Agni is the third tattwa that constitutes the body. It links prithvi (earth) and apas (water) with vayu (air) and akasha (ether). Without the fire of agni the grossness of the first two tattwas cannot be refined into the subtle vayu and even subtler akasha.
The principle applies in meditation too. When the energy lying coiled in mooladhara, the seat of prithvi tattwa, passes through the fire of agni, it begins to shine with the light of consciousness. Then the spiritual experiences begin. The term agni pariksha, or the test of agni, refers to this event.
Sita underwent it before she could unite with Rama at Lanka. Prior to that she was locked up in the house of a demon with ten heads. The allegory of ten heads is easy to understand. They represent the ten senses that keep man forever bound to the lower energy centres. Craving for sensual experience is caused by the energy being locked up there. In order to release the energy from its bondage the fire of tapas, another name of agni, is essential. Fire alone can tear that bondage asunder. Sita too undertook this austerity for Rama.
The ascent of kundalini is beautifully allegorized in the union of Rama and Sita, after the agni pariksha. Rama could not accept her till she had passed that test. In order to rise, Sita, who represents shakti or energy, had to break loose from its shackles. Even though he too was striving for that union Rama, who represents consciousness, did not come down. If, instead of energy rising, consciousness descends to the lower centres to unite, the individual is destroyed. Those centres simply cannot handle that power.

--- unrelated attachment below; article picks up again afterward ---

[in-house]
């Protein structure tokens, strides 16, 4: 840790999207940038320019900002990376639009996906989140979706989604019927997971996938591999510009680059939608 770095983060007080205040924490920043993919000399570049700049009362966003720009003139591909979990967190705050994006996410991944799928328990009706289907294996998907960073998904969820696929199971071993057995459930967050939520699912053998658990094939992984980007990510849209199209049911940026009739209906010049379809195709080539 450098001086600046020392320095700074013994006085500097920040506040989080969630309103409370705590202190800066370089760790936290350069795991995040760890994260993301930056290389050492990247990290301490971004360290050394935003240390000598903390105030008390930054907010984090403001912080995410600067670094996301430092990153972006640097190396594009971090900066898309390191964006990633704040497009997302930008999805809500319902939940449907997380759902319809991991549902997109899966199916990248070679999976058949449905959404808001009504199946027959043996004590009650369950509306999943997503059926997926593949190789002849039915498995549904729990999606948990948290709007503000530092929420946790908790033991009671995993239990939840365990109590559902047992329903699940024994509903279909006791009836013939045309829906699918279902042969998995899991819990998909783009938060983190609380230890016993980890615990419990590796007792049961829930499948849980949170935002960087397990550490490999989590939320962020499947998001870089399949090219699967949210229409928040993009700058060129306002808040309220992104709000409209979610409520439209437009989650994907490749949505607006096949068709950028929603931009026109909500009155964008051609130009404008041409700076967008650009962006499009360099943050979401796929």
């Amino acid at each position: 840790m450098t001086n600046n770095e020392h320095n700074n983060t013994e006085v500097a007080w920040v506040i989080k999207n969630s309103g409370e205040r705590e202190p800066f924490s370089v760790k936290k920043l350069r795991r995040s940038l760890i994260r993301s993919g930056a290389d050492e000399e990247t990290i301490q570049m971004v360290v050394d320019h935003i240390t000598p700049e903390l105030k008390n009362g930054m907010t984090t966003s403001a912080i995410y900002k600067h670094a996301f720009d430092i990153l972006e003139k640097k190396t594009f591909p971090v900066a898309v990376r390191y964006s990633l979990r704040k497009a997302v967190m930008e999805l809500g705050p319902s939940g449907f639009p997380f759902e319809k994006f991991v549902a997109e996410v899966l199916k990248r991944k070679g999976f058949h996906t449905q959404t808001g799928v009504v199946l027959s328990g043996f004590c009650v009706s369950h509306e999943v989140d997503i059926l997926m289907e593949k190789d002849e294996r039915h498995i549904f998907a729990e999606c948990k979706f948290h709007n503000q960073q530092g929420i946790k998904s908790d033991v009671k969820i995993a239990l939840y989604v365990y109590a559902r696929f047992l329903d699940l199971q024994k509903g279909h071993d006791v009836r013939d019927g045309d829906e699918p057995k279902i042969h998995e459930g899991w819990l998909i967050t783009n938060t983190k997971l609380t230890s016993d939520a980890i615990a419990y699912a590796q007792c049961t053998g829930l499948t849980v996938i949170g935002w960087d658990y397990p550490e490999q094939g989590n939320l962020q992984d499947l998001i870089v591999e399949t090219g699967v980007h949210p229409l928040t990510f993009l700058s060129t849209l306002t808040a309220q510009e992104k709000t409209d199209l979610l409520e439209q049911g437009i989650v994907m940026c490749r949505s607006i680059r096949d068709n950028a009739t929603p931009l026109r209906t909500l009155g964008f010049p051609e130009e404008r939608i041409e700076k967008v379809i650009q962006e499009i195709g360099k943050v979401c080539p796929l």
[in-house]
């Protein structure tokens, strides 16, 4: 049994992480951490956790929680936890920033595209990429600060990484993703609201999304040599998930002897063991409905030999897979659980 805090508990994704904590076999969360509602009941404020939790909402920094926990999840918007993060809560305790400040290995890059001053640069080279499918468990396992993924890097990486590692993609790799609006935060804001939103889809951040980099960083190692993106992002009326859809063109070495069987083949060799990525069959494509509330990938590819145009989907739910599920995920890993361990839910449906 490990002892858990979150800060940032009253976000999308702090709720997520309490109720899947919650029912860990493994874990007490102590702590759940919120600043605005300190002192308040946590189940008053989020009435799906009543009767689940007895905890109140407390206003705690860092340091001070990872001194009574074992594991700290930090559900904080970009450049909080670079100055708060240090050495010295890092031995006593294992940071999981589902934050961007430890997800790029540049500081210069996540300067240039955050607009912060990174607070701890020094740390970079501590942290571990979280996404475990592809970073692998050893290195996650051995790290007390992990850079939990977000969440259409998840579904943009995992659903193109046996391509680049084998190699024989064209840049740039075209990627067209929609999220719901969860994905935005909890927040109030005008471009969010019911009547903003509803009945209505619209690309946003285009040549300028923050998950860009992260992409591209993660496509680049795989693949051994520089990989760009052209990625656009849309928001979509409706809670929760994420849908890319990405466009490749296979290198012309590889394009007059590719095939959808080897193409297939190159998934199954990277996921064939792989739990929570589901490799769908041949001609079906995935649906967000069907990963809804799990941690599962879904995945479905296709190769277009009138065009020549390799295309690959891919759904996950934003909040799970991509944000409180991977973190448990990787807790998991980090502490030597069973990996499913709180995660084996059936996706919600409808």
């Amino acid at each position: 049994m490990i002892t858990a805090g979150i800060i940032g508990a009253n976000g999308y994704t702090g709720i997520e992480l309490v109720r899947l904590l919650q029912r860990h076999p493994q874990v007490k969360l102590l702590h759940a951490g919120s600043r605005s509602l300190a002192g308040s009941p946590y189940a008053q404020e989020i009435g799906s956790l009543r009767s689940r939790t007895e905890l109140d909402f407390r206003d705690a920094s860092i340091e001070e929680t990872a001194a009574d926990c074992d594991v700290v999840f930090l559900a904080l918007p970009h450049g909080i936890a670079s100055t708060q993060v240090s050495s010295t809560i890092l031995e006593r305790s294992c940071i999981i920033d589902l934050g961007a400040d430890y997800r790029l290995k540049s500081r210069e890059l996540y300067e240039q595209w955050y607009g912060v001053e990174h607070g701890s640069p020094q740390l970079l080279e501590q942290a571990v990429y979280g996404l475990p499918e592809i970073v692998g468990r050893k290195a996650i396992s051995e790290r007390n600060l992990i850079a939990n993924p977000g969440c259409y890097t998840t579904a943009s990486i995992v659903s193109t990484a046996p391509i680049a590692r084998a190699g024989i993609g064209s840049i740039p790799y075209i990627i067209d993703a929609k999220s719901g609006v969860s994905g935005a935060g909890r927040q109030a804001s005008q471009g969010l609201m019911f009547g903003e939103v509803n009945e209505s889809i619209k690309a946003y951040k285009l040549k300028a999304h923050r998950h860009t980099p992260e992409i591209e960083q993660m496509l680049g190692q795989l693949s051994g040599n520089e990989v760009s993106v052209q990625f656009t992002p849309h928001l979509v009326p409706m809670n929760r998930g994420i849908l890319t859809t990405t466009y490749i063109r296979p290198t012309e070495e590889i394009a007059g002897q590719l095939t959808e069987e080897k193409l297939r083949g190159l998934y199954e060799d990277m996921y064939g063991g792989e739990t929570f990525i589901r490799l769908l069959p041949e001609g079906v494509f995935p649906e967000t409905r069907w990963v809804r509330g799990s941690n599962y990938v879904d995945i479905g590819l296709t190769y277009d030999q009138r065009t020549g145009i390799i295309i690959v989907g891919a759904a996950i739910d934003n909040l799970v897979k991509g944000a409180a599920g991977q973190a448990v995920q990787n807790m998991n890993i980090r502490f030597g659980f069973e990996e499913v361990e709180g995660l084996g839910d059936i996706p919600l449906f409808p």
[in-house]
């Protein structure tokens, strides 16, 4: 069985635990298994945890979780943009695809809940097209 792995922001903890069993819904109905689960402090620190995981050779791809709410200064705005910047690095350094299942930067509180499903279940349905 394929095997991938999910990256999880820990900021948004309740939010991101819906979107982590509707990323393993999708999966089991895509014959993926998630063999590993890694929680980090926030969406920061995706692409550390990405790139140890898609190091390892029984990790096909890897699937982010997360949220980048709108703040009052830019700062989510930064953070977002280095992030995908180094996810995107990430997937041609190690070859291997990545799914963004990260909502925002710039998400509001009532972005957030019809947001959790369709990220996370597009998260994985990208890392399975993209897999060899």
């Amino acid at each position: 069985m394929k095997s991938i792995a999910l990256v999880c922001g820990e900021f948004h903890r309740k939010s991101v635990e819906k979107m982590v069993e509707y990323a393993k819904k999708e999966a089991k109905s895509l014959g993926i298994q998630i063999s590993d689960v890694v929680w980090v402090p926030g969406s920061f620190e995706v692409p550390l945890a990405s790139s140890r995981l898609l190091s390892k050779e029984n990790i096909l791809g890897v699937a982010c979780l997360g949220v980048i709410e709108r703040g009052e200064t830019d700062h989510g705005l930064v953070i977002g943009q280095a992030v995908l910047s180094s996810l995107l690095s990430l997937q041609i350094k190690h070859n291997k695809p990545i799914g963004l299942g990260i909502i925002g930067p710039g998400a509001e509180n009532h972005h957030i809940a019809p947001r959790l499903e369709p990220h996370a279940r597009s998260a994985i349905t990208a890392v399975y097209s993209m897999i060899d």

The science of kundalini explains that once the energy passes beyond manipura chakra, the seat of agni, it will not descend to lower planes. Prior to that, even if it awakens it can revert back to dormancy. After it passes agni, the power of consciousness draws it up to its abode in sahasrara. This happens in exactly the same way as a magnet pulls iron filings. The two polarities meet and an explosion takes place.
There is another very important point to consider here. The key to open the lock, release energy from its captivity and carry it safely to its destination to unite with consciousness may lie in the fire of agni, but the code for the key lies with bhakti. No other power can accomplish this task. Bhakti is untainted devotion in which there is no room for the slightest procrastination, deceit, hypocrisy or doubt. Just as darkness is transformed into light under the luminosity of the sun, in the same way tamas and rajas transform into sattwa when bhakti flows from its abode in the heart cavity.
This too has been so intelligently illustrated in the Ramayana through the wonderful example of Hanuman. He is the symbol of steadfast, pure and faultless devotion to Rama. In releasing Sita from the captivity of Ravana he plays the most important part. Without him Rama could not have united with his beloved Sita. He crossed the earth (prithvi) and seas (apas) to discover Sita pining for Rama. By the fire (agni) of his tapas he sets Lanka ablaze and for the first time since captivity Sita sees a ray of hope that soon she will unite with Rama. The allegories are amazing! Hanuman tears his heart open for bhaktas to reveal the Lord Rama seated there with Sita hand raised in blessing.